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On Being a Poet from Wales: Tony Curtis

29 Jun 2024 5 minute read

Tony Curtis

Seren recently published Leaving the Hills, my eleventh collection of poems: at my age, it could be my last.

And that explains the title, which refers to Aldous Huxley and his wife having to escape the Bel Air wildfires of 1961 and having to decide which of their possessions to load into the car – cigars gifted by Groucho Marx? A blade from Balliol? Isherwood’s inscribed copy of Goodbye to Berlin?

In fact, the original choice for the book’s cover was a photograph of that wildfire, but the L.A. Times copyright proved too complicated.

In any case, the Hanlyn Davies painting we’ve used is a fine and intriguing image of another sort of leaving and remembering, a calennig from his birthplace in Gorseinon. The poems in this collection are what I choose to keep and share from the last eight years since From the Fortunate Isles: Poems New and Selected came out.

And as we were halted at a red light

Before the Hollywood Boulevard en route

Rooms hurriedly booked at the Chateau Marmont

I started to float, my body’s weight left there

On the cool leather of the limousine.

I felt

Extraordinarily clean, extraordinarily clear.

Given more time,

That could have been a fresh start.


Given the time, I might be able to see this collection as a jumping off point, as well as a reflection of my sixth decade of writing and publishing poetry. It certainly has the range and scope that both readers and myself would expect.

Other poets are manifest in my reading – Michael Longley, Dannie Abse, Helen Dunmore, Glyn Jones – and artists – Jack Crabtree, Charles Burton, Alan Salisbury, David Nash, Rozanne Hawksley and, of course Hanlyn Davies. The collection has a number of photographs – seven of Chuck Rapoport’s 1965 Aberfan photos, one of Debussy, a couple of the boxer Jimmy Wilde, and one of the circus works of Peter Lavery, “Caroline Gerbola on Conchita”:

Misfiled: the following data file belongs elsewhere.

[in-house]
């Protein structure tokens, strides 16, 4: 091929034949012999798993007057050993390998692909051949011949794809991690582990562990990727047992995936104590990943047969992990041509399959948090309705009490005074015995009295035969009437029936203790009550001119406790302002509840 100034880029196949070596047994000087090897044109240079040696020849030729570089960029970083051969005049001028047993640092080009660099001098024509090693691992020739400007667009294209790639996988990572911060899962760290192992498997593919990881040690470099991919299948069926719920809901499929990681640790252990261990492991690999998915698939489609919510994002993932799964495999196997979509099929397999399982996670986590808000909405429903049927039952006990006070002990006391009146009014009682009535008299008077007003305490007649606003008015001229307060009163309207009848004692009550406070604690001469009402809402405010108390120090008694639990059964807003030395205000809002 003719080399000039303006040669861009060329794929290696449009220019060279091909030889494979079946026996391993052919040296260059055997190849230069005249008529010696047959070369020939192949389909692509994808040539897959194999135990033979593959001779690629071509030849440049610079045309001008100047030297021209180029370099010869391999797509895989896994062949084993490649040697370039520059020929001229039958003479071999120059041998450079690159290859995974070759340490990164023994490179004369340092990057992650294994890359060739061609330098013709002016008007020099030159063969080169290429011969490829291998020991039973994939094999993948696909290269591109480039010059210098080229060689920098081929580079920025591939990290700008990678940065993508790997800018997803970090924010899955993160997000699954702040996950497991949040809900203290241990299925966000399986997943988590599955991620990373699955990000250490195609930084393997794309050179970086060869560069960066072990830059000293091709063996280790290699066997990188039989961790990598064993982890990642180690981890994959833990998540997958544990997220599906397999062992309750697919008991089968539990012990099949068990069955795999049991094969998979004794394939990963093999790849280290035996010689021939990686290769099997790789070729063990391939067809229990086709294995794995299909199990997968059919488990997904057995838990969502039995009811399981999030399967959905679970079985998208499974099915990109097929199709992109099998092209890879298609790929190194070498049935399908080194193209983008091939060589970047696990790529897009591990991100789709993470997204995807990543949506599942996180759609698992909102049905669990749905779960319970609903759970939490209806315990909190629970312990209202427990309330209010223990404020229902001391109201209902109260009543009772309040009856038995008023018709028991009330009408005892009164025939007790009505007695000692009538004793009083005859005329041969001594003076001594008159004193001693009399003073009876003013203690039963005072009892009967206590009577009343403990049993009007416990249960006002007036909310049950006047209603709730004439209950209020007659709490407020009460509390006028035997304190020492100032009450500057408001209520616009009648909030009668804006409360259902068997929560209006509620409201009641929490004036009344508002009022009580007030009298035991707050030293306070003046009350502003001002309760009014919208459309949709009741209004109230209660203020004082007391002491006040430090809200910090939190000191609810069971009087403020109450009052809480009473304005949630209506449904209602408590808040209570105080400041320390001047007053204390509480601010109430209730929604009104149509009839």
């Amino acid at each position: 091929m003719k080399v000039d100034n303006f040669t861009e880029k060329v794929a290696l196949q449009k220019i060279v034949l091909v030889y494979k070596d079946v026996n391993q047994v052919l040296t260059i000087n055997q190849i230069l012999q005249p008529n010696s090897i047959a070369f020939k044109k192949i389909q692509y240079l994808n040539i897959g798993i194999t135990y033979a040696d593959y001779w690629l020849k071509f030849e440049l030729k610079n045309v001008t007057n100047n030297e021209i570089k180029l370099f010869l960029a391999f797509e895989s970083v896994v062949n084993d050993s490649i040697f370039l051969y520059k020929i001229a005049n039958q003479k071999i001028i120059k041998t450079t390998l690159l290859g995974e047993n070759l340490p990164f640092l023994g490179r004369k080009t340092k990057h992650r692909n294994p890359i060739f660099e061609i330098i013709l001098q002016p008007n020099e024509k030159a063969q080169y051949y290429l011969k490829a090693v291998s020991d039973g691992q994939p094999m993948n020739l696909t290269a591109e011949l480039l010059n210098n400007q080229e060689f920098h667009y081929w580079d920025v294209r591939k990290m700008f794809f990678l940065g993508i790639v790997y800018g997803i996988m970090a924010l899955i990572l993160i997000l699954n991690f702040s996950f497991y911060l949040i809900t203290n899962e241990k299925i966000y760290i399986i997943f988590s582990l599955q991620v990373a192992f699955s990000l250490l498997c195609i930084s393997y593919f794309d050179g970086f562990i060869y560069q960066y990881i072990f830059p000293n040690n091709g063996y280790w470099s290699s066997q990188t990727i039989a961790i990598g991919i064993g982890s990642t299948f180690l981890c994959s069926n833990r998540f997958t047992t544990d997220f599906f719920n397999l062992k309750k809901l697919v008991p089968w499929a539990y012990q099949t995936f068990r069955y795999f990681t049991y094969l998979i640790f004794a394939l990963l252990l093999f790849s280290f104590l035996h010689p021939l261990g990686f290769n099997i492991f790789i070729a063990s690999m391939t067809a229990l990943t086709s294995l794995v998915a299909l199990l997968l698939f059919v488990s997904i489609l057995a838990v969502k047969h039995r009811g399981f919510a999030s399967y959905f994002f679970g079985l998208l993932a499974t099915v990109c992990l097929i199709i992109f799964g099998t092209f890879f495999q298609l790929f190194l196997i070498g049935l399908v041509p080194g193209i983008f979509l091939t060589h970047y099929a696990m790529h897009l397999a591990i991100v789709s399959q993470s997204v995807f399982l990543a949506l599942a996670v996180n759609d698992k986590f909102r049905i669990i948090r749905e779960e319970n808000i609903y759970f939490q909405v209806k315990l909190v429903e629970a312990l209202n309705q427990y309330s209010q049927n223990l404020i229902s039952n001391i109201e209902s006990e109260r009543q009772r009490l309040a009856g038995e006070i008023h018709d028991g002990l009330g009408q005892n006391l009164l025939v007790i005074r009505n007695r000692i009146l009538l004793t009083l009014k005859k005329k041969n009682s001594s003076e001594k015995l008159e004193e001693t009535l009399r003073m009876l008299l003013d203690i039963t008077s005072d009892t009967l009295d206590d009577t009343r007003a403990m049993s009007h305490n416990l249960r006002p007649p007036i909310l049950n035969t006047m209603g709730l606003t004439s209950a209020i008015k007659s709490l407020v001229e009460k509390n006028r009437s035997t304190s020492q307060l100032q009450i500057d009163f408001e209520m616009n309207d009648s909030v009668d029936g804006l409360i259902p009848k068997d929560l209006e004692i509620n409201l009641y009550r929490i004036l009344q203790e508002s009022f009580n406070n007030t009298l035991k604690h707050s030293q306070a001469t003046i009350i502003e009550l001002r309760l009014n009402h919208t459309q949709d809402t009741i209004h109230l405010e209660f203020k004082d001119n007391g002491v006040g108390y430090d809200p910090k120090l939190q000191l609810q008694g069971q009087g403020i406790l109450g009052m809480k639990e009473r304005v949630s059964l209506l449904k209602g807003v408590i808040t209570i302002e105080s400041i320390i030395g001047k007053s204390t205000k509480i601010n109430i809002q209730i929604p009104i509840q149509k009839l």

We’d seen the best of it –

the beautiful girl, the horse as big as a house

kneeling down for her and for us

because of what her legs had said to it

and her being one and the same with that magnificent beast.

That poem is set in Ireland, as is my take on the visit of Gerald of Wales in the Twelfth Century to determine the state of the Faith in that country, “Of Barnacles, Geese and Other Wonders”.

Other period pieces include two from C19th west Wales – a botched execution in Carmarthen and the trial of Anne James accused of killing her new-born baby and throwing its body down a pit-shaft owned by my relative, James Barrah. “Woodham’s Scrapyard” traces a line from the graveyard of rusting locomotives in Barry to my roots in Berkshire and Carmarthen linked by the G.W.R., “God’s Wonderful Railway”.

This collection spans the range of my interest: there is a sequence of five jazz poems:

‘I’ve got a big sound. It’s deceptively mellow but it carries,’

It’s night music, the sad music of the going man.

Then ashes poured from your saxophone case by your grandson.

(Scattering Stan Getz)

As well as one which links the great ballet dancer Sir Frederick Ashton with slavery. There are poems about sport – Jimmy Wilde, “The Tylorstown Terror”, Ali’s fights with Sonny Liston, and the four minute mile man Roger Bannister. And my dying friend from our Pembrokeshire Schools rugby front row, “Visiting the Big Man”:

At school I’d see him power over the line

with half the opposition pack scattered

and the others still clinging to him,

the rest of us trailing behind:

half a century ago.

I am resolutely no longer a confessional poet but there are personal poems about my granddaughter, Kate, and my last days in my mother’s Pembrokeshire village of Lydstep as the pandemic closes life down:

This county’s a long way from anywhere,

and closed to visitors now: the police run checks.

Our Headland’s been an Iron Age promontory fort,

a narrow strip to defend with the sea at your back.

In the war, Mum’s friend Reg had held a rope

over the edge near Whitesheet Rock above the crashing sea

for school mates to raid the crevice nest for gull’s eggs.

‘Big and rich, but tasting of fish. Still, we was so hungry.’

Leaving the Hills really does bring things up to date, for two very recent poems from this spring were included with the approval of my editors as the book was going to press. “Woodham’s Scrapyard” was joined by another poem concerning food, “Madame des Lapins” in which friends who have a house in France source a fresh rabbit for the table:

We eat what we have to eat – Stalingrad, the Irish Famine.

At the end, in St. Malo when the Germans locked the gates and battened down

Against that terrible bombing, there was no cat, dog, or rat to be seen.

Just “Lapins du Boche”, the bones picked clean.

When the water and food runs out, when our Green concerns fail, in the end, what will we decide to keep? Some poems, I hope.

Leaving the Hills by Tony Curtis is published by Seren. It is available from all good bookshops.

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